Ten years ago tonight, my twin daughters, Katrina Marie and Lauren Elizabeth, were born. It had not been an easy journey. I married my wife when I was twenty-five years old (she a year younger) and for the next five years we enjoyed being newlyweds.
We were DINKS (double income no kids) and did pretty much what we wanted. We planned on trying to have kids when I turned thirty, the thought being children would arrive in our early thirties and be off to college by our early fifties, when we would both want to retire.
A funny thing happened on the way to having kids: we didn’t. We tried the good old fashioned way for several years. But nothing happened. So we got doctors involved. After trying both artificial insemination and In Vitro several times each, we were ready to give up. Once my wife got pregnant, only to lose the baby to a miscarriage.
We were down to our last In Vitro procedure as the money was running out, we wanted to save some for the adoption process, when once again, my wife became pregnant. While happy, we were also well aware we were nowhere near home free.
As the weeks went a long, we relaxed a bit. We had one of the best high risk doctors in town, Dr. Weaks as our main baby doctor and he was pleased with the progress of the pregnancy. Until Super Bowl Sunday, that is. Just as the game was starting, Karin developed heavy bleeding. Having had one miscarriage, we knew what this likely meant. We rushed to the emergency room, and everyone else had the same feeling that the pregnancy, it was over.
Turns out, it was a false alarm, with the bleeding being caused by the fertility med. With the scare over, we made it a few more weeks before disaster struck. We went to see Dr. Weaks on a routine visit and ultra sound. The doc wasn’t even in the room when we got started and after a moment, the nurse excused herself from the room shortly after putting the ultrasound up on the screen. Dr. Weaks confirmed what she had seen, and that was the fact the cervix had started to open and babies to come out. We were at eighteen weeks, and this meant we were going to lose the pregnancy.
Dr. Weaks said we had one chance. My wife spent two days upside down, allowing gravity to ease the babies back inside. Once this had occurred, he used a new stitching technique to sow her cervix shut. He cautioned us we only had a one in ten chance of making it a week. If we made it a week, there was a one in ten chance of making it a second week. After that, it would be fifty-fifty, but we had to realize this procedure most often ended in failure.
The doctors admitted Karin to the hospital on strict bed rest, and we made it the week. Then a second. Then a third. Things would not get much easier as she first developed an allergic reaction to the bed sheets, then came down with gestational diabetes.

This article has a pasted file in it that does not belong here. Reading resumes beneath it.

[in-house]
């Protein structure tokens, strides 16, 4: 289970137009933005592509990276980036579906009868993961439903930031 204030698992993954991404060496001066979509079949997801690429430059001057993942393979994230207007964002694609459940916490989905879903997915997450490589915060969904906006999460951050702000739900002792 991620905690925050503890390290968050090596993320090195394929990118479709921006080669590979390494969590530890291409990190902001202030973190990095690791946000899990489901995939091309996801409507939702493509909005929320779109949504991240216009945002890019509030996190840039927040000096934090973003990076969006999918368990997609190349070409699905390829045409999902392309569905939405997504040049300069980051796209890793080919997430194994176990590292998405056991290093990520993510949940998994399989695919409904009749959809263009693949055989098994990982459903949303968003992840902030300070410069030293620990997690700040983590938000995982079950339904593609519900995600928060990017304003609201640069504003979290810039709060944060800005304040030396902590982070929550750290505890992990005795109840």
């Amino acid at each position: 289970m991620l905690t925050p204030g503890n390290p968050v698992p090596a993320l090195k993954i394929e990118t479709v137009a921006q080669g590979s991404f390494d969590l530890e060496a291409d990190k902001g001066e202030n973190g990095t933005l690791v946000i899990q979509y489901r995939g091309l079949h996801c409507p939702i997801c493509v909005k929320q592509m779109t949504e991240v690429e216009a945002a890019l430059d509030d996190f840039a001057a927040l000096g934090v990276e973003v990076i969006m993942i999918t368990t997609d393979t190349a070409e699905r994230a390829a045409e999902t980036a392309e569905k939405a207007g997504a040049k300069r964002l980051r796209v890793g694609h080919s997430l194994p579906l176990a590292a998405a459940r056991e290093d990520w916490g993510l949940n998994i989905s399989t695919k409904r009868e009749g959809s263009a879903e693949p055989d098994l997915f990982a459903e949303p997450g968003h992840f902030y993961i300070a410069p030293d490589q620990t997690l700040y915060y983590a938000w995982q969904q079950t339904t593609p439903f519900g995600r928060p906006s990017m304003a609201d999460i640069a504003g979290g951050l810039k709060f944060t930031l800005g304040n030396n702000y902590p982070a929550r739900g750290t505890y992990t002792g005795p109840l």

The weeks dragged on and on with no change. When we hit twenty-two weeks, the neonatal doc came to see us to go over our options should an emergency delivery be needed. He said the decision to try and save the twins at that stage would be up to me as Karin would be heavily medicated. It was Sunday at the Masters, and I can remember how surreal it was to have the conversation about life and death while watching the most beautiful tournament on TV. The statistics for babies born that early is frightening. He told me I would have less than thirty seconds to decide if my children would live or die.
Six weeks later, we had passed the real danger zone when it comes to needing to be hospitalized, and they sent my wife home for the rest of the pregnancy. On yet another routine visit, just short of thirty-two weeks, near the end of the ultra sound, Lauren’s heart rate dropped by about thirty points.
They once again admitted Karin, monitoring for another drop in the heart rate. When after two hours, nothing had happened, they told us if we went another fifteen minutes with no issues we would go home. If the heart rate dropped again, the doctors would deliver the twins. Ten minutes later, Lauren’s heart rate once again fell, and they prepped Karin for delivery.
I stepped out into the hallway and called a friend, who would then call everyone else. I remember her saying, “You must be terrified.” I replied, “Actually, I’ve never been this much at peace. I have faith in the doctors, the nurses, my wife and God.”
Less than an hour later I was holding two tiny, but healthy baby girls. Katy weighed four pounds eight ounces, Lauren, two pounds eleven ounces. They spent a month in the neonatal unit to make sure they were well enough to come home.
Today I have two extremely healthy and lovely girls. Having kids at forty has made for an interesting change in the lifestyle, but I wouldn’t have it any other way. So happy birthday to Katy and Lauren, the two prettiest women on the planet.